This is a list of Indonesian soups. Indonesian cuisine is diverse, in part because Indonesia is composed of approximately 6,000 populated islands of the total 18,000 in the world's largest archipelago, with more than 1,300 ethnic groups. Many regional cuisines exist, often based upon indigenous culture and foreign influences. Indonesian soups are known to be flavoursome with generous amount of bumbu spice mixture.
Indonesian cuisine has a diverse variety of soups. Some Indonesian soups may be served as meals, while others are lighter. The Makassarese of South Sulawesi, Indonesia are known for preparing "hearty beef soups" that also use coconut and lemongrass as ingredients.
Generally Indonesian soups and stews are grouped into four major groups with numbers of variants in between.
- Soto refer to variety of Indonesian traditionally spiced meat soups, either in clear broth or in rich coconut milk-base soup, example includes soto ayam.
- Sayur refer to traditional vegetables stews, such as sayur asem and sayur lodeh.
- Sop or sup usually refer to soups derived from western influences, such as sop buntut.
- Mi kuah refer to various noodle soups of Indonesia, usually refer to noodle soups derived from Chinese and Peranakan influences, such as mi bakso kuah and laksa. In Indonesia, noodles are not normally classed as soup, since the dry stir fried version of noodle is also common in the country.
This list includes soups that originated in Indonesia as well as those that are common in the country.
Indonesian soups and stews
Soto (traditional soups)
- Soto – a traditional meat soup. Many variations exist.
- Soto ayam – chicken soto,
- Soto babat – tripe soto.
- Soto babi – Balinese pork soto.
- Soto daging – beef soup, usually eat with jeroan (offal) or quail egg satay.
- Soto padang – beef rice noodle soup with potatoes and egg, specialty of Padang.
- Sroto or soto sokaraja – soto with peanut sambal.
- Coto makassar – Makassarese beef soup, a traditional beef and offal soto variant from Makassar, South Sulawesi.
Sayur (vegetable soups)
- Brenebon or sayur kacang merah – red kidney bean soup, served in broth made from boiled pig's trotters, beef or chicken.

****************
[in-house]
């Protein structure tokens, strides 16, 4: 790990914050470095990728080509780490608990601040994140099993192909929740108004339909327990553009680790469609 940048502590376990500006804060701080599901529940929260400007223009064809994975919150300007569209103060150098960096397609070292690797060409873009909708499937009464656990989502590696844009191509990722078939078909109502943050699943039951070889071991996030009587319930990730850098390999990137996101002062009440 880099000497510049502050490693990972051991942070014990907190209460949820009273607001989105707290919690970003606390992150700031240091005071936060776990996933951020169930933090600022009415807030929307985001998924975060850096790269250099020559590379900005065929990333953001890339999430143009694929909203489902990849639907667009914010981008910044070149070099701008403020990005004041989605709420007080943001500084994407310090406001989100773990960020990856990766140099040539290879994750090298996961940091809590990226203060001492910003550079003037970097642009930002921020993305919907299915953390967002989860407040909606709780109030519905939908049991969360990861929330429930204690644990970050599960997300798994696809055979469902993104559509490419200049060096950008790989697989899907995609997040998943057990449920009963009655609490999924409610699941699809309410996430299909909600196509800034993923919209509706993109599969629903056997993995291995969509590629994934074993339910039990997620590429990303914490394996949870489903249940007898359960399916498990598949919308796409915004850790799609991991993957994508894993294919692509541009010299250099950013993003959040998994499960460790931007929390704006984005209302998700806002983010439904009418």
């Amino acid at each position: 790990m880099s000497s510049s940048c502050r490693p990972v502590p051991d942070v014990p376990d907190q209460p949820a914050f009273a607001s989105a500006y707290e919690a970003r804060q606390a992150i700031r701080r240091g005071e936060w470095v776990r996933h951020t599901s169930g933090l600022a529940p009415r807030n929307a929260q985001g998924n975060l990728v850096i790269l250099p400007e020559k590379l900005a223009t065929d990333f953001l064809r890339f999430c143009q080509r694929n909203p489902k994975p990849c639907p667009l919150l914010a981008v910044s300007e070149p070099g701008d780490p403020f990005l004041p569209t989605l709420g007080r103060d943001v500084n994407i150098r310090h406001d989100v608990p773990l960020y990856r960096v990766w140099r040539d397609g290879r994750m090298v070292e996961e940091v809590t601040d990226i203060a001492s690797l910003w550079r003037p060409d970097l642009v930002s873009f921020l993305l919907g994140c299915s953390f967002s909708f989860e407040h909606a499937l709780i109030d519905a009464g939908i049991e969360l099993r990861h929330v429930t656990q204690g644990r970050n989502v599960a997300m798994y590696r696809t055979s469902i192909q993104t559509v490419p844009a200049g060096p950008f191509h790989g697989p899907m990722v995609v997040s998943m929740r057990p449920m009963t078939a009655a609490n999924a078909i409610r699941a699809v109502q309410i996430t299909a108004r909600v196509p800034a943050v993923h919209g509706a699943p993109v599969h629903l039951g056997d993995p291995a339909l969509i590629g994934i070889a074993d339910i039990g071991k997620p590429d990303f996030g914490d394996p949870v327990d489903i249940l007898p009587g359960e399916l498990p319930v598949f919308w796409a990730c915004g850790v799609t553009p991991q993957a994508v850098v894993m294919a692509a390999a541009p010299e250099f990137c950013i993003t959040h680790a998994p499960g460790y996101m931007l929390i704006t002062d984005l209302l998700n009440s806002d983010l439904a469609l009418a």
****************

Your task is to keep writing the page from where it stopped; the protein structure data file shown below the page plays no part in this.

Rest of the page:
- Sayur asem – uses tamarind as a main ingredient, along with vegetables, chayote, bilimbi and melinjo
- Sayur bayam or sayur bening – spinach and corn in clear soup flavoured with temu kunci.
- Sayur lodeh – vegetables in coconut milk soup.
- Sayur sop – vegetables soup (common beans, carrot, cabbages, potato, celery, cauliflower, fried shallots), in chicken broth soup, often includes diced chicken.
- Sayur oyong – clear vegetable soup made of okra or Luffa acutangula.
- Sup ercis or erten – soup made of thick stew of green split peas, celeriac or stalk celery, onions, leeks, carrots, and often potato.
- Sup wortel – soup prepared with carrot as a primary ingredient. It can be prepared as a cream or broth-style soup.
- Ayam buah keluak – chicken rib stew cooked with the nuts from the Pangium edule.
- Opor ayam – prepared with the main ingredients of chicken cooked in coconut milk. It is especially common in Central Java. Many additional ingredients are used.
- Sup ayam – Indonesian chicken soup with a variety of vegetables, such as carrots, potatoes, cabbage and mushrooms.
- Sup krim – a creamy soup with addition of milk is obviously derived from western influence, and today is quite common in Indonesia. Variants include sup krim ayam (with chicken), sup krim jamur (with mushroom), and sup krim asparagus (with asparagus).
Fish or seafood soups
- Asam pedas – sour and spicy fish stew dish.
- Bakso ikan – fish meatball soup.
- Ikan kuah kuning – fish soup in clear yellow broth. It is a side dish of papeda and be a delicacy from Maluku and Papua.
- Mangut – Javanese coconut milk fish soup.
- Pindang – fish boiled in salt and sour-tasting spices, usually tamarind.
- Pindang koyong – fish cooked in yellow gravy-like soto with various spices, specialty of Banyuwangi, East Java.